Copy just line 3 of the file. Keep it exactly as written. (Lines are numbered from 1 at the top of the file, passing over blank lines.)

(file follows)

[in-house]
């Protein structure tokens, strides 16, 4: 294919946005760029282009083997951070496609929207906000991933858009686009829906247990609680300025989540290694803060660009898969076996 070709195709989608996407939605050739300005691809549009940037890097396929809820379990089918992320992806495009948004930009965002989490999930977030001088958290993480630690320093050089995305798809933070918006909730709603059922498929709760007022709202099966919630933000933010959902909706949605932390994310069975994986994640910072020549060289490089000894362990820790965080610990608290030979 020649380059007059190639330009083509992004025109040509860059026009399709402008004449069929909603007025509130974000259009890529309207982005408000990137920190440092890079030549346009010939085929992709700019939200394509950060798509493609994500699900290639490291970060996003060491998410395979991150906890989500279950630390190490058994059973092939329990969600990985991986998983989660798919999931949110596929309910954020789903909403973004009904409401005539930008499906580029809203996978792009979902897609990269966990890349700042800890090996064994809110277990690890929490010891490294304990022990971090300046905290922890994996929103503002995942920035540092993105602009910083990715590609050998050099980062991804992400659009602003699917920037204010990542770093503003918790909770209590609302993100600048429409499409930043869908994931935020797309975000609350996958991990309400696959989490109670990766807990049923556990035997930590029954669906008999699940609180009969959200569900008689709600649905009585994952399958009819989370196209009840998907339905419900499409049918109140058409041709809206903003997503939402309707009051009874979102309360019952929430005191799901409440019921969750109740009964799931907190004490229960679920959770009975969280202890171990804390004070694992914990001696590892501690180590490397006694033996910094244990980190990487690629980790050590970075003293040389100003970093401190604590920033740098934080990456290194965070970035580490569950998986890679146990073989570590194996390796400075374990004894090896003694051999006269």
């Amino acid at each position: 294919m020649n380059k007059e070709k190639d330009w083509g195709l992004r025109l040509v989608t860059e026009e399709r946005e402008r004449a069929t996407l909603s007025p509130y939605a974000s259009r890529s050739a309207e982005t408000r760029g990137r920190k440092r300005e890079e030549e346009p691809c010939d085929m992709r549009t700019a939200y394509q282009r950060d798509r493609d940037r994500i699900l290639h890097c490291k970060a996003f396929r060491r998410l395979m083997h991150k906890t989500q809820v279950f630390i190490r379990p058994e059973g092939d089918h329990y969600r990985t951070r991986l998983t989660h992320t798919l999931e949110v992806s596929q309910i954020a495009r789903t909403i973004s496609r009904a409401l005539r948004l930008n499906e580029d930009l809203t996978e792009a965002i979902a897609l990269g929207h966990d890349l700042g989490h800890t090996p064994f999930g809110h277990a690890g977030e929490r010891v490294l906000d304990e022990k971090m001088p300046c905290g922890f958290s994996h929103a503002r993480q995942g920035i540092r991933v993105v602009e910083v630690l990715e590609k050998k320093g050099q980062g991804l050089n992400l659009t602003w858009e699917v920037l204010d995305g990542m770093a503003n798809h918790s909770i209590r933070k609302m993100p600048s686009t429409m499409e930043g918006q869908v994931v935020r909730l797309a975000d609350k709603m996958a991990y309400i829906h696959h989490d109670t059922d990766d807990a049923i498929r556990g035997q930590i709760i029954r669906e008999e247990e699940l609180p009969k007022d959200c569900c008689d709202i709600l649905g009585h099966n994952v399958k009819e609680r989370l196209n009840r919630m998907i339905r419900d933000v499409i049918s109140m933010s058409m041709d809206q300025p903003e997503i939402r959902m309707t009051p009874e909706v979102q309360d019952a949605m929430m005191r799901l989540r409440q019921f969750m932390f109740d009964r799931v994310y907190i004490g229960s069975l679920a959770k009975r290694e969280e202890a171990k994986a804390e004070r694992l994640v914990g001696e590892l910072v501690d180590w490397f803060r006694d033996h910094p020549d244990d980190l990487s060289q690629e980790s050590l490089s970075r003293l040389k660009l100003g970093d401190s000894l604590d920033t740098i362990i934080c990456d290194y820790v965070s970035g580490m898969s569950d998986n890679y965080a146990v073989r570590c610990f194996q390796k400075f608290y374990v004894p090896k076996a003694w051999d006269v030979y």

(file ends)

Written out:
């Amino acid at each position: 294919m020649n380059k007059e070709k190639d330009w083509g195709l992004r025109l040509v989608t860059e026009e399709r946005e402008r004449a069929t996407l909603s007025p509130y939605a974000s259009r890529s050739a309207e982005t408000r760029g990137r920190k440092r300005e890079e030549e346009p691809c010939d085929m992709r549009t700019a939200y394509q282009r950060d798509r493609d940037r994500i699900l290639h890097c490291k970060a996003f396929r060491r998410l395979m083997h991150k906890t989500q809820v279950f630390i190490r379990p058994e059973g092939d089918h329990y969600r990985t951070r991986l998983t989660h992320t798919l999931e949110v992806s596929q309910i954020a495009r789903t909403i973004s496609r009904a409401l005539r948004l930008n499906e580029d930009l809203t996978e792009a965002i979902a897609l990269g929207h966990d890349l700042g989490h800890t090996p064994f999930g809110h277990a690890g977030e929490r010891v490294l906000d304990e022990k971090m001088p300046c905290g922890f958290s994996h929103a503002r993480q995942g920035i540092r991933v993105v602009e910083v630690l990715e590609k050998k320093g050099q980062g991804l050089n992400l659009t602003w858009e699917v920037l204010d995305g990542m770093a503003n798809h918790s909770i209590r933070k609302m993100p600048s686009t429409m499409e930043g918006q869908v994931v935020r909730l797309a975000d609350k709603m996958a991990y309400i829906h696959h989490d109670t059922d990766d807990a049923i498929r556990g035997q930590i709760i029954r669906e008999e247990e699940l609180p009969k007022d959200c569900c008689d709202i709600l649905g009585h099966n994952v399958k009819e609680r989370l196209n009840r919630m998907i339905r419900d933000v499409i049918s109140m933010s058409m041709d809206q300025p903003e997503i939402r959902m309707t009051p009874e909706v979102q309360d019952a949605m929430m005191r799901l989540r409440q019921f969750m932390f109740d009964r799931v994310y907190i004490g229960s069975l679920a959770k009975r290694e969280e202890a171990k994986a804390e004070r694992l994640v914990g001696e590892l910072v501690d180590w490397f803060r006694d033996h910094p020549d244990d980190l990487s060289q690629e980790s050590l490089s970075r003293l040389k660009l100003g970093d401190s000894l604590d920033t740098i362990i934080c990456d290194y820790v965070s970035g580490m898969s569950d998986n890679y965080a146990v073989r570590c610990f194996q390796k400075f608290y374990v004894p090896k076996a003694w051999d006269v030979y």